Edit: I corrected an error in the "normalizing" (forgot to square the functions). But since I wasn't really using it anyway it doesn't seem to matter.(adsbygoogle = window.adsbygoogle || []).push({});

This square well has an infinite wall at x=0 and a wall of height U at x=L. For the case E < U, obtain solutions to the Schrodinger equation, satisfy the appropriate boundary conditions ...etc,etc... enforce the proper matching conditions at x=L to find an equation of the allowed energies of this system.

Starting with the general solution for region I inside the box (0<x≤L)

[tex]\psi_I(x) = A\sin{kx} + B\cos{kx}[/tex]

where [tex] k^2 = \frac{2mE}{\hbar^2}[/tex]

and we know that the infinite wall forces B=0

and for region II (x>L)

[tex]\psi_{II}(x) = De^{\alpha{x}} +Ce^{-\alpha{x}} [/tex]

where[tex]\alpha^2 = \frac{2m(U-E)}{\hbar^2}[/tex]

and since [tex]\int_L^\infty |\psi(x)|^2 dx[/tex] must be finite, this D=0

So I'm left with

[tex]\psi_I(x) = A\sin{kx}[/tex]

[tex]\psi_{II}(x) = Ce^{-\alpha{x}} [/tex]

The matching conditions give me:

[tex]\psi_I(0) = 0[/tex] (I already used this to make B=0)

[tex]\psi_I(L) = \psi_{II}(L) [/tex] therefore [tex] A\sin{kL} = Ce^{-\alpha{L}}[/tex]

[tex]\frac{d\psi_I}{dx}(x=L) = \frac{d\psi_{II}}{dx}(x=L)[/tex] therefore [tex]kA\cos{kL} = -\alpha{C}e^{-\alpha{L}}[/tex]

To normalize I did this:

[tex]\int_0^\infty |\psi(x)|^2 dx = \int_0^L |\psi_I(x)|^2 dx + \int_L^\infty |\psi_{II}(x)|^2 dx = 1[/tex]

[tex]\int_0^L A^2\sin^2{kx}\; dx + \int_L^\infty C^2e^{-2\alpha{x}} dx = 1[/tex]

[tex]\frac{A^2}{2}\int_0^L (1-\cos{2kx}\; dx + C^2\int_L^\infty e^{-2\alpha{x}} dx = 1[/tex]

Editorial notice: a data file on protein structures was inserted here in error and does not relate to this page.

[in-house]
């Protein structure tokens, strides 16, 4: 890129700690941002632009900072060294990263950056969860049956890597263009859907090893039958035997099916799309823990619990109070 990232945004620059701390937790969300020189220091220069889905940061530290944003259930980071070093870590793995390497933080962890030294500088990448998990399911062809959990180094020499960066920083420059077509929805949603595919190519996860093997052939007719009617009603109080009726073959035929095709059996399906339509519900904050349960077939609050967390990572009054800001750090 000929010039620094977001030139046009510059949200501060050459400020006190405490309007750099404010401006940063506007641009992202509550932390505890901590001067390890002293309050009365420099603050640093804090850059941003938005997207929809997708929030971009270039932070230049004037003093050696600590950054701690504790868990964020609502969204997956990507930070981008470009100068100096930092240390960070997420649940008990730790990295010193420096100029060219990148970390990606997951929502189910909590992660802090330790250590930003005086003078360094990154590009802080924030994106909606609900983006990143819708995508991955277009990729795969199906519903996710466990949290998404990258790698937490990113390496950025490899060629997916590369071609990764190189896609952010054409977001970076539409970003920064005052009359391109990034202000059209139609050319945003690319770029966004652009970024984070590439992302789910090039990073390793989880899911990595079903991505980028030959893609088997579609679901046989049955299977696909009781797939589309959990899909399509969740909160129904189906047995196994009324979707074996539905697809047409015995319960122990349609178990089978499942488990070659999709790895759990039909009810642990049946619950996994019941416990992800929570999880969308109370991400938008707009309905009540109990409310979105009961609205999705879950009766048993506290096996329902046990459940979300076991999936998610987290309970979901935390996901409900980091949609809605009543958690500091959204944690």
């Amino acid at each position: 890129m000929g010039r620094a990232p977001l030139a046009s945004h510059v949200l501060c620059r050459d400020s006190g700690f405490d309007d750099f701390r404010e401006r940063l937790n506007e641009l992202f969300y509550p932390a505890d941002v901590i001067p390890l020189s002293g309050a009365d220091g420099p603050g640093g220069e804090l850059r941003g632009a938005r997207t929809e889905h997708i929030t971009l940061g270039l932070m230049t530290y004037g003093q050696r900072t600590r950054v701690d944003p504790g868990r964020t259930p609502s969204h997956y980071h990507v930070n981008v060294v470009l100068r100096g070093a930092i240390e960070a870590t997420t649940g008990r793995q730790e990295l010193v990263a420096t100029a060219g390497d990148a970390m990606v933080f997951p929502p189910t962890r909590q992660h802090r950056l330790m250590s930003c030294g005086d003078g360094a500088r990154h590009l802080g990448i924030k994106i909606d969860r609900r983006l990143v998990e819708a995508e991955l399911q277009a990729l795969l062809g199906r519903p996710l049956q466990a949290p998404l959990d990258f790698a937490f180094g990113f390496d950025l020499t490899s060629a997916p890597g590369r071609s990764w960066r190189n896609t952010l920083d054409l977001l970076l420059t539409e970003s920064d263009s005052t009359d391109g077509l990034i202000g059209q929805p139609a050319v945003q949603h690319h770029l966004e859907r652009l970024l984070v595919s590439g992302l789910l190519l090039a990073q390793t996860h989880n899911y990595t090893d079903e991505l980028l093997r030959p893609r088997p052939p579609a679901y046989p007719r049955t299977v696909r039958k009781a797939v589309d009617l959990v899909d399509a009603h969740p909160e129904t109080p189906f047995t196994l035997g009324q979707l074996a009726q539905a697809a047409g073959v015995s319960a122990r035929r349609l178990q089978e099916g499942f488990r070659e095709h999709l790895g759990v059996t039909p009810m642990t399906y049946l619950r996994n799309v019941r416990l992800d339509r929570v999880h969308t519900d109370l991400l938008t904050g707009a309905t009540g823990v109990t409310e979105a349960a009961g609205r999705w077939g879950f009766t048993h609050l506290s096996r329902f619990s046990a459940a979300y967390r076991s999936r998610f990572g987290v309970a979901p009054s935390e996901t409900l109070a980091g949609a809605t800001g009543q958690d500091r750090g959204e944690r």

[tex]\frac{A^2}{2}\left(L - \frac{\sin{2kL}}{2k}\right) + \frac{C^2}{2\alpha}e^{-2\alpha{L}} = 1 [/tex]

although I'm not sure that added any information. I don't see how, or why, I would use that ugly expression.

So to summarize, I have:

1)[tex] A\sin{kL} = Ce^{-\alpha{L}}[/tex]

2)[tex]kA\cos{kL} = -\alpha{C}e^{-\alpha{L}}[/tex]

3)[tex]\frac{A^2}{2}\left(L - \frac{\sin{2kL}}{2k}\right) + \frac{C^2}{2\alpha}e^{-2\alpha{L}} = 1 [/tex]

4)[tex] k^2 = \frac{2mE}{\hbar^2}[/tex]

5)[tex]\alpha^2 = \frac{2m(U-E)}{\hbar^2}[/tex]

It's very easy to divide (1) by (2) to get

[tex]\tan{kL} = -\frac{k}{\alpha}[/tex]

and then using the equations for k and α this becomes

[tex]\tan{kL} = - \sqrt{\frac{E}{U-E}}[/tex]

but I don't know what, if anything, this tells me.

The solution in the book is that allowed energies satisfy:

[tex]\frac{kL}{\sin{kL}} = \left[\frac{2mUL^2}{\hbar^2}\right]^{\frac{1}{2}}[/tex],

which has solutions only if [tex]\frac{2mUL^2}{\hbar^2} > 1[/tex].

I see why that statement is true, and apparently more useful than my answer. But I don't see how he got that expression in terms of sin kL, and more importantly, I don't see how I would even know to try and find a solution in that form if I didn't already have the published answer.

Any ideas? Do you see any mistakes in what I did? Many thanks.

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# Homework Help: Infinitely annoying square well

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